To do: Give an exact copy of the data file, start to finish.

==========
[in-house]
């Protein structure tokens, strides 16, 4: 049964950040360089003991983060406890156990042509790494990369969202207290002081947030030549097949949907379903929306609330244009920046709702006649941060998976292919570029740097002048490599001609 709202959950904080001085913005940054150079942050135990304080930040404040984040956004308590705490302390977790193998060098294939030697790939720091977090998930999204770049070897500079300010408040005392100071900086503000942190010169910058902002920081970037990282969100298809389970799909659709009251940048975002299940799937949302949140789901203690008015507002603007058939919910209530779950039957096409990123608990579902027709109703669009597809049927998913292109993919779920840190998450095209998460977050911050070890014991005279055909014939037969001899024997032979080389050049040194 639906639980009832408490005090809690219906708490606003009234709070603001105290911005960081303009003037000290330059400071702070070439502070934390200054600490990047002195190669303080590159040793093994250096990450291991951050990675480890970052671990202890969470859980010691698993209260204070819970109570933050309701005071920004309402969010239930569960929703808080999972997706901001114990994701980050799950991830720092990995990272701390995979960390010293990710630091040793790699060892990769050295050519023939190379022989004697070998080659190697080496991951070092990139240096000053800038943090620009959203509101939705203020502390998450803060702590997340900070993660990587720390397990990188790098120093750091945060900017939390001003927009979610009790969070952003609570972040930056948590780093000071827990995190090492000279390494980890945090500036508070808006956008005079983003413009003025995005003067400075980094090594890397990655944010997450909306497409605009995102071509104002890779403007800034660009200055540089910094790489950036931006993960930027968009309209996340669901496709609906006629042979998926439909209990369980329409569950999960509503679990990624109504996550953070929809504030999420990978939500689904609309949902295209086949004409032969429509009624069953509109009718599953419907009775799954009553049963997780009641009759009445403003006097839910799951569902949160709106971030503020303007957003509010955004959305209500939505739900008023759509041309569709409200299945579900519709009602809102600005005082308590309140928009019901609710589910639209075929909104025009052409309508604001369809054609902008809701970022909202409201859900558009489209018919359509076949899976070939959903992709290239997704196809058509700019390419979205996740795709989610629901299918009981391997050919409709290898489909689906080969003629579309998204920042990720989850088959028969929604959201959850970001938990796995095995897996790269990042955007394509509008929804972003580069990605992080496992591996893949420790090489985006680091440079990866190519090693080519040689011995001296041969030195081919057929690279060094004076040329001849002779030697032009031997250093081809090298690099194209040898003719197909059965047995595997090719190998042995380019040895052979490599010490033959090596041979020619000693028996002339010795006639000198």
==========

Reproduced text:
[in-house]
């Protein structure tokens, strides 16, 4: 049964950040360089003991983060406890156990042509790494990369969202207290002081947030030549097949949907379903929306609330244009920046709702006649941060998976292919570029740097002048490599001609 709202959950904080001085913005940054150079942050135990304080930040404040984040956004308590705490302390977790193998060098294939030697790939720091977090998930999204770049070897500079300010408040005392100071900086503000942190010169910058902002920081970037990282969100298809389970799909659709009251940048975002299940799937949302949140789901203690008015507002603007058939919910209530779950039957096409990123608990579902027709109703669009597809049927998913292109993919779920840190998450095209998460977050911050070890014991005279055909014939037969001899024997032979080389050049040194 639906639980009832408490005090809690219906708490606003009234709070603001105290911005960081303009003037000290330059400071702070070439502070934390200054600490990047002195190669303080590159040793093994250096990450291991951050990675480890970052671990202890969470859980010691698993209260204070819970109570933050309701005071920004309402969010239930569960929703808080999972997706901001114990994701980050799950991830720092990995990272701390995979960390010293990710630091040793790699060892990769050295050519023939190379022989004697070998080659190697080496991951070092990139240096000053800038943090620009959203509101939705203020502390998450803060702590997340900070993660990587720390397990990188790098120093750091945060900017939390001003927009979610009790969070952003609570972040930056948590780093000071827990995190090492000279390494980890945090500036508070808006956008005079983003413009003025995005003067400075980094090594890397990655944010997450909306497409605009995102071509104002890779403007800034660009200055540089910094790489950036931006993960930027968009309209996340669901496709609906006629042979998926439909209990369980329409569950999960509503679990990624109504996550953070929809504030999420990978939500689904609309949902295209086949004409032969429509009624069953509109009718599953419907009775799954009553049963997780009641009759009445403003006097839910799951569902949160709106971030503020303007957003509010955004959305209500939505739900008023759509041309569709409200299945579900519709009602809102600005005082308590309140928009019901609710589910639209075929909104025009052409309508604001369809054609902008809701970022909202409201859900558009489209018919359509076949899976070939959903992709290239997704196809058509700019390419979205996740795709989610629901299918009981391997050919409709290898489909689906080969003629579309998204920042990720989850088959028969929604959201959850970001938990796995095995897996790269990042955007394509509008929804972003580069990605992080496992591996893949420790090489985006680091440079990866190519090693080519040689011995001296041969030195081919057929690279060094004076040329001849002779030697032009031997250093081809090298690099194209040898003719197909059965047995595997090719190998042995380019040895052979490599010490033959090596041979020619000693028996002339010795006639000198």